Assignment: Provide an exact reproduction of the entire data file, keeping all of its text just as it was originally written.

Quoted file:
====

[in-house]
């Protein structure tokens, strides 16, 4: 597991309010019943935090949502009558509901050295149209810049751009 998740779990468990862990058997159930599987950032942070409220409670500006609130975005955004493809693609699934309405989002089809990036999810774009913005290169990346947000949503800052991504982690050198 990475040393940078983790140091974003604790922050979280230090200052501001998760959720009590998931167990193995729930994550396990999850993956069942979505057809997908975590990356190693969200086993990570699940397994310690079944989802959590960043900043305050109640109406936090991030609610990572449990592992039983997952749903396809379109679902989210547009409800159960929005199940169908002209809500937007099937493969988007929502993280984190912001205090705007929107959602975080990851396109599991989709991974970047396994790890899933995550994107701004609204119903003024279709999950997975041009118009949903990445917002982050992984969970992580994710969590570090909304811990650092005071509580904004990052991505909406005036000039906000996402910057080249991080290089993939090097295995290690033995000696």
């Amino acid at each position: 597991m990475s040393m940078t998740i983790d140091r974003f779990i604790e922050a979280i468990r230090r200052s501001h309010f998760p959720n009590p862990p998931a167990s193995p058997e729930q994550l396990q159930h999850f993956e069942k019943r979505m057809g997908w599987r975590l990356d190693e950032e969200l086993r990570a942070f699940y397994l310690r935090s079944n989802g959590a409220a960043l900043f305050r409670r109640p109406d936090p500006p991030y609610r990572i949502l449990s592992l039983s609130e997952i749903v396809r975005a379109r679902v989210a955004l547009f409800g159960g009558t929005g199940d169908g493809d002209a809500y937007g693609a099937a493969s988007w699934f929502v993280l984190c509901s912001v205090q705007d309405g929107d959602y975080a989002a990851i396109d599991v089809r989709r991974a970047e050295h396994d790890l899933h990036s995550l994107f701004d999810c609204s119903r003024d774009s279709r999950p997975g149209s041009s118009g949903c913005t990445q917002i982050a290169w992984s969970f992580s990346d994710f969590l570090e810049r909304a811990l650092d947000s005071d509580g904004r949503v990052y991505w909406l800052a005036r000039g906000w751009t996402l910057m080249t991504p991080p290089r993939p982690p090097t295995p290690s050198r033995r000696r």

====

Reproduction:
[in-house]
């Protein structure tokens, strides 16, 4: 597991309010019943935090949502009558509901050295149209810049751009 998740779990468990862990058997159930599987950032942070409220409670500006609130975005955004493809693609699934309405989002089809990036999810774009913005290169990346947000949503800052991504982690050198 990475040393940078983790140091974003604790922050979280230090200052501001998760959720009590998931167990193995729930994550396990999850993956069942979505057809997908975590990356190693969200086993990570699940397994310690079944989802959590960043900043305050109640109406936090991030609610990572449990592992039983997952749903396809379109679902989210547009409800159960929005199940169908002209809500937007099937493969988007929502993280984190912001205090705007929107959602975080990851396109599991989709991974970047396994790890899933995550994107701004609204119903003024279709999950997975041009118009949903990445917002982050992984969970992580994710969590570090909304811990650092005071509580904004990052991505909406005036000039906000996402910057080249991080290089993939090097295995290690033995000696």
């Amino acid at each position: 597991m990475s040393m940078t998740i983790d140091r974003f779990i604790e922050a979280i468990r230090r200052s501001h309010f998760p959720n009590p862990p998931a167990s193995p058997e729930q994550l396990q159930h999850f993956e069942k019943r979505m057809g997908w599987r975590l990356d190693e950032e969200l086993r990570a942070f699940y397994l310690r935090s079944n989802g959590a409220a960043l900043f305050r409670r109640p109406d936090p500006p991030y609610r990572i949502l449990s592992l039983s609130e997952i749903v396809r975005a379109r679902v989210a955004l547009f409800g159960g009558t929005g199940d169908g493809d002209a809500y937007g693609a099937a493969s988007w699934f929502v993280l984190c509901s912001v205090q705007d309405g929107d959602y975080a989002a990851i396109d599991v089809r989709r991974a970047e050295h396994d790890l899933h990036s995550l994107f701004d999810c609204s119903r003024d774009s279709r999950p997975g149209s041009s118009g949903c913005t990445q917002i982050a290169w992984s969970f992580s990346d994710f969590l570090e810049r909304a811990l650092d947000s005071d509580g904004r949503v990052y991505w909406l800052a005036r000039g906000w751009t996402l910057m080249t991504p991080p290089r993939p982690p090097t295995p290690s050198r033995r000696r």